Question to extremists who claim women should be fully veiled:

Since God Himself proclaims that there is a clear exception when it comes to women concealing their attributes of beauty since “what is [manifestly] apparent” is left uncovered, which part that is “apparent” is left uncovered when a woman is fully veiled, that is to say when she wears a niqab or a burka?

This is why claiming that women’s hands and faces should be veiled or covered is making up religious laws that are in plain contradiction with the Quran. Inventing such laws or prohibitions is an advanced state of polytheism (the most grievous sin in Islam) according to the Word of God (4:60-61, 42:21) because it is allowing religious idols (for example false religious prohibitions derived from hadiths and sunna) to take precedence over God’s law.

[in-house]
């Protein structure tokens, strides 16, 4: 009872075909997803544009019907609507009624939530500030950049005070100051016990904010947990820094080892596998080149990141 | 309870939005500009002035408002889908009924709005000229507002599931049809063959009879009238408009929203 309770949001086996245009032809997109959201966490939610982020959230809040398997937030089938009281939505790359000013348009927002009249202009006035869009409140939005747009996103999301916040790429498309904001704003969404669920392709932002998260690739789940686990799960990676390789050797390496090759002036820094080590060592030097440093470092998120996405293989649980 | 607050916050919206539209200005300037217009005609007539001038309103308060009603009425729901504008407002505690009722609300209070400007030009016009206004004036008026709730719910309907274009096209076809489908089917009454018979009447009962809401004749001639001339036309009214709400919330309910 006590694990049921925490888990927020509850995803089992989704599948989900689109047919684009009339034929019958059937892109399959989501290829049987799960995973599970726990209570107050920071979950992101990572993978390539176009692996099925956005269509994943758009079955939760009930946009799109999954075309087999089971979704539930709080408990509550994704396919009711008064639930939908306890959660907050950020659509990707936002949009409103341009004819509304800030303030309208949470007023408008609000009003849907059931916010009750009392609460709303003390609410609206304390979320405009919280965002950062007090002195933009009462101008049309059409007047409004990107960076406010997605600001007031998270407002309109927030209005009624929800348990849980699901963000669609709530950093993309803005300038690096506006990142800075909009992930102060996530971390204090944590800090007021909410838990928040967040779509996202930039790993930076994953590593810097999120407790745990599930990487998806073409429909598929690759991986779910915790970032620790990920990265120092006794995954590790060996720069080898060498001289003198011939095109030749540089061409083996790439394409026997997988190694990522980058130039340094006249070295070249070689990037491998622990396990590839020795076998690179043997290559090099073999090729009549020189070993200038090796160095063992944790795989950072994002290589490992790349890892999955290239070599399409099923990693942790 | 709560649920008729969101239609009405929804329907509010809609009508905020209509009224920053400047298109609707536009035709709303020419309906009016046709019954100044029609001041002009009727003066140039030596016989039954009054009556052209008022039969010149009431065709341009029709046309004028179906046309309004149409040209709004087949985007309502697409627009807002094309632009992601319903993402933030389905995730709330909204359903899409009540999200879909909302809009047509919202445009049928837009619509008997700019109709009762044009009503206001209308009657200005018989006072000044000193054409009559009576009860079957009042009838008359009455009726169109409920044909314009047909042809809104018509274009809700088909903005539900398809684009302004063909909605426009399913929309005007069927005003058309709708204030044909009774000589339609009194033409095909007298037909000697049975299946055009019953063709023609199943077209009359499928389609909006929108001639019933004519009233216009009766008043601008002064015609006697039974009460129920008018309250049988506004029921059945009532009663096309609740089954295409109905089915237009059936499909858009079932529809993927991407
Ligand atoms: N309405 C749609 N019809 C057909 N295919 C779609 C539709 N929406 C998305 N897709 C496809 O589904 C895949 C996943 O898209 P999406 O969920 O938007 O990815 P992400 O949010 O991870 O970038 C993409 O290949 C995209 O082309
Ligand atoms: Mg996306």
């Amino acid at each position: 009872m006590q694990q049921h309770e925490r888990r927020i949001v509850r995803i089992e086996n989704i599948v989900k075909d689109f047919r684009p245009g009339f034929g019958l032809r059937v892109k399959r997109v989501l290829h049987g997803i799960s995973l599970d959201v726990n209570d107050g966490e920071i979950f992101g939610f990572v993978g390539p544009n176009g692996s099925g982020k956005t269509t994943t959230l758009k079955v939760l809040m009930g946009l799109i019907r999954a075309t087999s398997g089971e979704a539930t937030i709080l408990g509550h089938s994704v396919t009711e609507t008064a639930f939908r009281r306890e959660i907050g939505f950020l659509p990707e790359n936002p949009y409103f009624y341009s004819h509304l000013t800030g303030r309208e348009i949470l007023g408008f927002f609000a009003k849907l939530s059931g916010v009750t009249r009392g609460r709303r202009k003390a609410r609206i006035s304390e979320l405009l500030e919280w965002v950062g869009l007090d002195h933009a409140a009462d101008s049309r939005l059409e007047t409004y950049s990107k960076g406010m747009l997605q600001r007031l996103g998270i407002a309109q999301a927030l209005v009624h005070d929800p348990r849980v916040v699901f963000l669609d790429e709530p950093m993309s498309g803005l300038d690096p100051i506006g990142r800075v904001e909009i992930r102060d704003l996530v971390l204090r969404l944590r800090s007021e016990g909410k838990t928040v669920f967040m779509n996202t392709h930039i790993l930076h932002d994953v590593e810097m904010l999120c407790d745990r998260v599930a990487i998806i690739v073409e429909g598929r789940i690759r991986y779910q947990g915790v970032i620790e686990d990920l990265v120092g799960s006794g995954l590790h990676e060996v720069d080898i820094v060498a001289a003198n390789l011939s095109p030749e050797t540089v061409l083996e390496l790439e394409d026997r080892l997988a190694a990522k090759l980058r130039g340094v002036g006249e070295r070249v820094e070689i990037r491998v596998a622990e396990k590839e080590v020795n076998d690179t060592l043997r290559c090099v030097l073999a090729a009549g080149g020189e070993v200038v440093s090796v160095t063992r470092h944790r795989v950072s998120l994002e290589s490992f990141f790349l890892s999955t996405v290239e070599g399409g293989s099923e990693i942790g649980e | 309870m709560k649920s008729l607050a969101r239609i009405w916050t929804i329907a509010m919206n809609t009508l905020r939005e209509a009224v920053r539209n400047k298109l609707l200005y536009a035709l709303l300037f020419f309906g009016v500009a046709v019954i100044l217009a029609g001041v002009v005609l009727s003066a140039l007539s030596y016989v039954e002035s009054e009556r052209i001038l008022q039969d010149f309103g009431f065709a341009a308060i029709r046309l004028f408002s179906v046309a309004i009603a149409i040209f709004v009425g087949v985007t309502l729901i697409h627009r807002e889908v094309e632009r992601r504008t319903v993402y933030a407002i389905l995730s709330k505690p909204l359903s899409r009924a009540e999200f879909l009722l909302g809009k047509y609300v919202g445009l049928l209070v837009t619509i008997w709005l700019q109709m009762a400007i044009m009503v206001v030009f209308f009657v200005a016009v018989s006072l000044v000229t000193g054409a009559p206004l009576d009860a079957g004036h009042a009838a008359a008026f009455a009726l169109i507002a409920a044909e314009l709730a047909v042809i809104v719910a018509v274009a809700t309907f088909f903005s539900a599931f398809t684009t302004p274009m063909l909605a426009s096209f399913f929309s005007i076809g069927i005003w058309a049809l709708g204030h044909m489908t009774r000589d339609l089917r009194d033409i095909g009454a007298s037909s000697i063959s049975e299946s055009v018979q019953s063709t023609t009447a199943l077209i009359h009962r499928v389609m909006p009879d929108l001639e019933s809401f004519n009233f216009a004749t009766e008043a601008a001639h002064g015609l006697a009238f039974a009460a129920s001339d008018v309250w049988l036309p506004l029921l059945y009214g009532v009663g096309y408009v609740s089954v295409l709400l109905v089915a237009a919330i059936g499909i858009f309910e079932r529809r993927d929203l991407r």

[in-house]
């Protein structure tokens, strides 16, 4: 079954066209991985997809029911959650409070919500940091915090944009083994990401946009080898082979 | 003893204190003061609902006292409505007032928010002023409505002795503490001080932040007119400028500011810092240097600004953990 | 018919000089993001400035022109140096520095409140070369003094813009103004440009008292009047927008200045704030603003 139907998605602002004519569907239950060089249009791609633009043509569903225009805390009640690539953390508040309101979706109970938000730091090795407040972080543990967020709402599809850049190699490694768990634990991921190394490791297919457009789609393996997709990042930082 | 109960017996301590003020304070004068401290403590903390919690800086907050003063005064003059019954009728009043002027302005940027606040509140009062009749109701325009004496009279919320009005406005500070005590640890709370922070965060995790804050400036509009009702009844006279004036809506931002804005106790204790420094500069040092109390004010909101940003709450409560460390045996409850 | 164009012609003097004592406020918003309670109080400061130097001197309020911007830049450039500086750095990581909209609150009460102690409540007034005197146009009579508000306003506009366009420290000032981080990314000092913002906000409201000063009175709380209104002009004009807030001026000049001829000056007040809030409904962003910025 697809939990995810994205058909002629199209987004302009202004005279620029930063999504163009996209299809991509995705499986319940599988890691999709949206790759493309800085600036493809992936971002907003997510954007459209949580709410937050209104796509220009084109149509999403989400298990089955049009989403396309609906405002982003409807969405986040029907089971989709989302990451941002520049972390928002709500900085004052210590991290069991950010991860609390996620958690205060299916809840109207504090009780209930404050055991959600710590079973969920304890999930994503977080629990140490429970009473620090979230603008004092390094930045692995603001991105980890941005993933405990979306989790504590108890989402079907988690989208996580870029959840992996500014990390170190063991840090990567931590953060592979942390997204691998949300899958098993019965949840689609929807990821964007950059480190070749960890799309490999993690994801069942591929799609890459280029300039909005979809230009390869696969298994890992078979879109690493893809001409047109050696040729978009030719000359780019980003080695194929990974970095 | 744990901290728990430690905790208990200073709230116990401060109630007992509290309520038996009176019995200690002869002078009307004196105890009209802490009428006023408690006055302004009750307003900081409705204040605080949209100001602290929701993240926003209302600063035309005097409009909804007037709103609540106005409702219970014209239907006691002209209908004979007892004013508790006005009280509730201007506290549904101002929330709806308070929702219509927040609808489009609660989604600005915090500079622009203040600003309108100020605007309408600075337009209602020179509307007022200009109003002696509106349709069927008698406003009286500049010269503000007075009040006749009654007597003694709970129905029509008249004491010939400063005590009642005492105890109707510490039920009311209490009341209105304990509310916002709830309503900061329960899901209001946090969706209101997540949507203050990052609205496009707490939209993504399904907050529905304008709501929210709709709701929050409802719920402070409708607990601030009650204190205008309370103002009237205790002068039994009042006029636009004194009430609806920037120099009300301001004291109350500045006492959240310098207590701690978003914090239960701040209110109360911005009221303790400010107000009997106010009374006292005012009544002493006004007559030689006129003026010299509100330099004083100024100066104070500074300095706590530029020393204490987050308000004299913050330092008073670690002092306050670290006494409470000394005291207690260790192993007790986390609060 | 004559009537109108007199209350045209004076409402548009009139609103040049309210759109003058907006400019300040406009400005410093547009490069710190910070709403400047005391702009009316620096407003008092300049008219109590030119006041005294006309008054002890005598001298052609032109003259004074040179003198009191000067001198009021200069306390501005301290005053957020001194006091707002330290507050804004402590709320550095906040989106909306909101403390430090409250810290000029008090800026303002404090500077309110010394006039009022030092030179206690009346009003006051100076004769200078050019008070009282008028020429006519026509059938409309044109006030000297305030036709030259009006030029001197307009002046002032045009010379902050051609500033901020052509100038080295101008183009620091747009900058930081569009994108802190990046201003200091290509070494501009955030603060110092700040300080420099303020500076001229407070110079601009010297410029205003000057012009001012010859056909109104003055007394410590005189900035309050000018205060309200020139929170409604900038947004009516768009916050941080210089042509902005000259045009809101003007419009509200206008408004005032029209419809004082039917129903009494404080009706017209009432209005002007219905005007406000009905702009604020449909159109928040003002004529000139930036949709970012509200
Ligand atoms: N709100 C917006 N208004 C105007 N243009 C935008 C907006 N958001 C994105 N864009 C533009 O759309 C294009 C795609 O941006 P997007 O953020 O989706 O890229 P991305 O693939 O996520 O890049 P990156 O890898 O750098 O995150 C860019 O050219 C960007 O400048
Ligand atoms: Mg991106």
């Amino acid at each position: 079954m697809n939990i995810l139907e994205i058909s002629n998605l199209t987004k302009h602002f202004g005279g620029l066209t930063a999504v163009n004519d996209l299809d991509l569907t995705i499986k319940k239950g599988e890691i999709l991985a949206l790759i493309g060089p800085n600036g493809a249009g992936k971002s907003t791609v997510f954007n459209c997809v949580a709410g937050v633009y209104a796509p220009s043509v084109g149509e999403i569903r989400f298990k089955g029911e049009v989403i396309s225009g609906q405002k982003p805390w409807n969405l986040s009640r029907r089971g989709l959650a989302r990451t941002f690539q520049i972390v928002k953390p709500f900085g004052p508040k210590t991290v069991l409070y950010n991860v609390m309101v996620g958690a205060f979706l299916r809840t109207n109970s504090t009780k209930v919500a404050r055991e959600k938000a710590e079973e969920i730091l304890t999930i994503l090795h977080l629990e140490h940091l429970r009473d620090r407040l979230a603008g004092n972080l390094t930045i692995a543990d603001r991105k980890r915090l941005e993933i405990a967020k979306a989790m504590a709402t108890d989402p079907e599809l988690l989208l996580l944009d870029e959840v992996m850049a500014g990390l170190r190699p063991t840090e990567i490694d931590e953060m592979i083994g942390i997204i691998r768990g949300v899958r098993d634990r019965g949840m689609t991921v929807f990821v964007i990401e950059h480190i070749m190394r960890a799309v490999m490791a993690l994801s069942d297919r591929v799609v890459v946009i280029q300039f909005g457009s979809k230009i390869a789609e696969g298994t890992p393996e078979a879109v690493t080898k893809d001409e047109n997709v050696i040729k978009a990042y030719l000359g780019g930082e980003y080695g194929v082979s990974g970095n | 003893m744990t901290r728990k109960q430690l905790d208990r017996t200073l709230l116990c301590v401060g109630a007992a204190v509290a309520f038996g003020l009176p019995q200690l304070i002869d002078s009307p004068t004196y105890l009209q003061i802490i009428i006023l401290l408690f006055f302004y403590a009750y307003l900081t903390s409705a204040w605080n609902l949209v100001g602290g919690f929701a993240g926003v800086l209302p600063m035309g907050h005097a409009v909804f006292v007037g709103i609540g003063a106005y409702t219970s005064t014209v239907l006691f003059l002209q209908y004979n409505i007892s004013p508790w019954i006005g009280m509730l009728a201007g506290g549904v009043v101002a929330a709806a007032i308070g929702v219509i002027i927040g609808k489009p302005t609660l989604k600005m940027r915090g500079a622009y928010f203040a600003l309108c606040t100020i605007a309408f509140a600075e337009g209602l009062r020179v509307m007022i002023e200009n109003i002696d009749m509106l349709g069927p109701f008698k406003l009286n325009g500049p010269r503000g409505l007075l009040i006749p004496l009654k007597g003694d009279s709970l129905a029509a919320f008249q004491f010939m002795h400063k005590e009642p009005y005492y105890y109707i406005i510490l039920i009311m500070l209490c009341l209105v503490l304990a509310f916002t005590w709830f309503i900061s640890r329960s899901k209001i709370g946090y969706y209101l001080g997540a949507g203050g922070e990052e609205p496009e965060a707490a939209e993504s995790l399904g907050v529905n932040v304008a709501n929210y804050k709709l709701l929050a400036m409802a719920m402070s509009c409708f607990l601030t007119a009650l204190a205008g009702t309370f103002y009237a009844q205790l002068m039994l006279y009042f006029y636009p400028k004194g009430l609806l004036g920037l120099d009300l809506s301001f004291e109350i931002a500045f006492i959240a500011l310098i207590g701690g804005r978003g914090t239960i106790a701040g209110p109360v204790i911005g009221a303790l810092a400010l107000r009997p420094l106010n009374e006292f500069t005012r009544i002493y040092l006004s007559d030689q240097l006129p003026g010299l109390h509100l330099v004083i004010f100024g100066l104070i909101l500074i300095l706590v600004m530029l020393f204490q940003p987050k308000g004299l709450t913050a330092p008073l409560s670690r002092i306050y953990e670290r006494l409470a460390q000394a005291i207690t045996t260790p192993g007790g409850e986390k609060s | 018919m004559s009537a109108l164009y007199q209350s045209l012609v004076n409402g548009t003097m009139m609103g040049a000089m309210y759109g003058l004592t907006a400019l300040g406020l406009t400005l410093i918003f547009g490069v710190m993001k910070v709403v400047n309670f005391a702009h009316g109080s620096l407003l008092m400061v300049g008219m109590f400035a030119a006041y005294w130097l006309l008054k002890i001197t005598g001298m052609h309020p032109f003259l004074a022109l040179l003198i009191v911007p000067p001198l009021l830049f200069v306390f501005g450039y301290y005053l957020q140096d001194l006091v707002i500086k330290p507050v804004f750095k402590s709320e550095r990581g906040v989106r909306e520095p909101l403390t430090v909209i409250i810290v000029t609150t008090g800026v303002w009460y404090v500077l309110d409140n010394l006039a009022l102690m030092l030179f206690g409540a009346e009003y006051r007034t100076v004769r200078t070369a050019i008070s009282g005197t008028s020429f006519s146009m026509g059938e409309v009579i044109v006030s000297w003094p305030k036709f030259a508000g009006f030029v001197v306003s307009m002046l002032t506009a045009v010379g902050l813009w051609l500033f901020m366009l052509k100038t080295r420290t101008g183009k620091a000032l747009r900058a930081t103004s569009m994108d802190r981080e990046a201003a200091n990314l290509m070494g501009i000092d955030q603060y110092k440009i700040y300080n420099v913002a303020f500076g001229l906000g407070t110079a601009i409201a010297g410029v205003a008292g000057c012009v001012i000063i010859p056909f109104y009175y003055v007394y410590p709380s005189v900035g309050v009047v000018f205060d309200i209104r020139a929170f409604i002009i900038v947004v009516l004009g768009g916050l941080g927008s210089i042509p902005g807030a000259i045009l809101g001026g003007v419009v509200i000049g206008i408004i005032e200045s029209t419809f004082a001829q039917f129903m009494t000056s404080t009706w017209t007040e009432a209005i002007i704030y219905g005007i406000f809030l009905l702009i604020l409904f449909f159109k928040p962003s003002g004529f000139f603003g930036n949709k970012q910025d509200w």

In addition not to reveal their attributes of beauty, women are also asked “to draw their [head]scarves (وليضربن بخمرهن  = walyadribna bikhumurihinna) over their chests”. This means that God asked women at the time of the prophet to fold the existing piece of cloth that was covering their heads over their chests.

No mention is made to cover the face (otherwise women would have been blind);

It is obvious that the khimâr cannot be transparent (which would allow fully veiled women to see) otherwise it would completely defeat the purpose of covering the chest.

Women did not veil their faces before 24:31 was revealed because the verse shows that their chests or cleavage were left apparent. Why would a fully veiled woman make a point to reveal her cleavage? They were not asked afterwards to veil their faces, but only their chests, simply because veiling the face is not part of the divine command.